In my second blog post about the platform, I reconfigure the instruction set, crash Linux, debug the issue, and reconfigure the software to match the hardware.
For Simics training and demo purposes, we often use Linux* running on the virtual platforms. In the early days of Simics and embedded Linux, we built our own minimal configurations by hand to run on simple target systems. Most recently, we changed our Linux default demo and training setup to use Clear Linux*. This change showed us just how sophisticated modern Linux setups are – which is good in general, but it also can make some low-level details more complicated.
I wrote an Intel Developer Zone Blog Post about our experience moving to Clear Linux for Simics demos and training, which contains a lot more details of what we observed and did to make this work for our purposes.
I have just released a new blog post on my Intel Developer Zone blog, about how Simics runs
large huge workloads. I look back at the kinds of workloads that ran on Simics back in 1998 when the product first went commercial, and then look at some current examples running on Simics. This is the first post in a series intended to celebrate 20 years of Simics as a commercial product.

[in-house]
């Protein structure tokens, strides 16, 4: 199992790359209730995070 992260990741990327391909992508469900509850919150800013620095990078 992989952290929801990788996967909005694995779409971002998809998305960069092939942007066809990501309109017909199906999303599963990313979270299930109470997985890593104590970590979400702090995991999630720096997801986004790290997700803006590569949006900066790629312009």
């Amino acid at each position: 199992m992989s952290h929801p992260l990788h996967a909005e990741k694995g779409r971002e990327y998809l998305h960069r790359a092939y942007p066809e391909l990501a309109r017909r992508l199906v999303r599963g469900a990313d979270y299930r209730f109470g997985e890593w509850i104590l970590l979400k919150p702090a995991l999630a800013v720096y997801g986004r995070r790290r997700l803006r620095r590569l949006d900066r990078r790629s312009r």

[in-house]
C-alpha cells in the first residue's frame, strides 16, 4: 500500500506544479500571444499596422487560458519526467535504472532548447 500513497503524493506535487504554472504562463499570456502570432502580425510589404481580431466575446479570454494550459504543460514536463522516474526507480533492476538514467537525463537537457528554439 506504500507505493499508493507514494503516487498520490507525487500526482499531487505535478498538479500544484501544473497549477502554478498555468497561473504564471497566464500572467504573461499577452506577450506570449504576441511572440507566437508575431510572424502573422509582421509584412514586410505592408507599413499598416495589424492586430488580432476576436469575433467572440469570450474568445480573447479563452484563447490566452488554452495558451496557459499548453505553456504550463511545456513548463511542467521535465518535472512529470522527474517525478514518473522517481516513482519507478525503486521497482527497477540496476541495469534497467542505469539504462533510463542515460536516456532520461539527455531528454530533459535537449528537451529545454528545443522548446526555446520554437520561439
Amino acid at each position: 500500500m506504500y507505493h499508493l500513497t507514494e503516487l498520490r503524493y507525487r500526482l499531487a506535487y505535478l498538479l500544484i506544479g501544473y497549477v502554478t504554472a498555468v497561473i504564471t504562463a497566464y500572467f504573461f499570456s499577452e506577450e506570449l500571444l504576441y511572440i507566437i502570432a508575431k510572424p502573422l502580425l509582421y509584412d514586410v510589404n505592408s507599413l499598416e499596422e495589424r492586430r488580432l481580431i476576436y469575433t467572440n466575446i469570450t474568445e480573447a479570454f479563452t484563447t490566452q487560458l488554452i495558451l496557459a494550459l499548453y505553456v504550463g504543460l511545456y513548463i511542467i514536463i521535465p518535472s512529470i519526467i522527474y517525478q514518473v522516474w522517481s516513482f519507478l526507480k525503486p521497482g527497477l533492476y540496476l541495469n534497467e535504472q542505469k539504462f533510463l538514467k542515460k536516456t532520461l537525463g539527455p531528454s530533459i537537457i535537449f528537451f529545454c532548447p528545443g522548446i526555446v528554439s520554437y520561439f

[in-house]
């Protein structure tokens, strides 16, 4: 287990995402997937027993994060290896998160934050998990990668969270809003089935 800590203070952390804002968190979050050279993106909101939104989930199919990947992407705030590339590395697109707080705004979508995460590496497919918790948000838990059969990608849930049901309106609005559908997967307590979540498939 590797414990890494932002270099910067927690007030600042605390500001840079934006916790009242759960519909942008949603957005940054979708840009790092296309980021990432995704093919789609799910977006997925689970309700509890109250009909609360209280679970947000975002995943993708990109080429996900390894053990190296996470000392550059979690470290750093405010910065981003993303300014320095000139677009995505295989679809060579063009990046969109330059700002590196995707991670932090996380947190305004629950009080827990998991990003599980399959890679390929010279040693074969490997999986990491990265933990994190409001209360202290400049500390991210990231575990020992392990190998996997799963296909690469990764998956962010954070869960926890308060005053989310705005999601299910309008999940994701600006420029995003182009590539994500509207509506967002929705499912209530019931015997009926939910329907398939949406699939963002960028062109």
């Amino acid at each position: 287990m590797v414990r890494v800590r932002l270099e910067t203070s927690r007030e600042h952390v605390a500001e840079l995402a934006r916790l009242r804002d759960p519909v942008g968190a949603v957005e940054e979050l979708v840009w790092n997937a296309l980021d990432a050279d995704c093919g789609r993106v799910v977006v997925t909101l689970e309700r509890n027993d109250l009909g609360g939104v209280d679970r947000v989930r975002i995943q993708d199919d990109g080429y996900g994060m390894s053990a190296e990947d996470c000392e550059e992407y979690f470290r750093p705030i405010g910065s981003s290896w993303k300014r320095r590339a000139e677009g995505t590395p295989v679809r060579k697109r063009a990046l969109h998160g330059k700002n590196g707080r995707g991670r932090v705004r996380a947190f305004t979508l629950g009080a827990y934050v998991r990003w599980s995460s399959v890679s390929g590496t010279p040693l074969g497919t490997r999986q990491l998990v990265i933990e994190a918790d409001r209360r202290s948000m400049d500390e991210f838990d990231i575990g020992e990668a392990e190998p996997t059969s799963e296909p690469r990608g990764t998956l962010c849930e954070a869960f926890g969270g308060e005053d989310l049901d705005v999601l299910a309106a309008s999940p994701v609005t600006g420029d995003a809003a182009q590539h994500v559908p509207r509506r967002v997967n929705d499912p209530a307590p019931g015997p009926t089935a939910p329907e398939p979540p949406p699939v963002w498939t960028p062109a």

A while ago, I visited my Intel colleagues in Costa Rica and ran a workshop for university teachers and researchers, showing how Simics could be used in academia. I worked with a very smart and talented intern, Jose Fernando Molina, and after a rather long process I have published an interview with him on my Intel blog: https://software.intel.com/en-us/blogs/2017/12/05/windriver-simics-to-inspire-teachers-costarica
Over time, Intel and other processor core designers add more and more instructions to the cores in our machines. A good question is how quickly and easily new instructions added to an Instruction-Set Architecture (ISA) actually gets employed by software to improve performance and add new capabilities. Considering that our operating systems and programs are generally backwards-compatible, and run on all kind of hardware, can they actually take advantage of new instructions?